Federal figures show Kentucky has the nation's second-highest percentage of people with disabilities, behind only West Virginia.
The U-S Census shows nearly one of four Kentuckians has a physical, mental, sensory or self-care disability. And a 2005 survey for the U-S Centers for Disease Control and Prevention found that disabilities limit the activities of almost 23 percent of adult residents.
Tommy Clark is disabilities coordinator for Louisville's metro government. He says if the disabled were all registered voters, they would be the biggest voting bloc in the state.
A major factor driving up those numbers, experts say, is the overall poor health of Kentuckians. State officials say they are trying to improve health with initiatives such as Get Healthy Kentucky, which Governor Fletcher highlighted recently at forums stressing exercise, eating right and avoiding tobacco.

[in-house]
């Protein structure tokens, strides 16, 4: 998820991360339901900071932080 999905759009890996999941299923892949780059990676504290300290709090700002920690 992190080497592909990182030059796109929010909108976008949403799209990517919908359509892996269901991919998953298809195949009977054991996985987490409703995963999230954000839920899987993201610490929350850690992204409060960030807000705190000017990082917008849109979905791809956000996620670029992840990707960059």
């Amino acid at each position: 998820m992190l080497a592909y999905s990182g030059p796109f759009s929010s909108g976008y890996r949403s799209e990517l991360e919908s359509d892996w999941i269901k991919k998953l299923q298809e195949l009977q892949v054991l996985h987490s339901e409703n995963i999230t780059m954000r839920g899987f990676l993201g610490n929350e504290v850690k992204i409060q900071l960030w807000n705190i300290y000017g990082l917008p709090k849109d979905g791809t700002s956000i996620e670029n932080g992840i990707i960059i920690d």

Government officials, who expect the number of disabled to rise as the population ages, say they are also trying to better serve those residents.
The Kentucky Office of Homeland Security held a summit last month on how to meet the needs of disabled people during emergencies and disasters.
And in December, Fletcher signed an executive order creating the Department for Aging and Independent Living, which he said will "better ensure that Kentucky's seniors and individuals with disabilities have the services and resources they need to live independently and with dignity."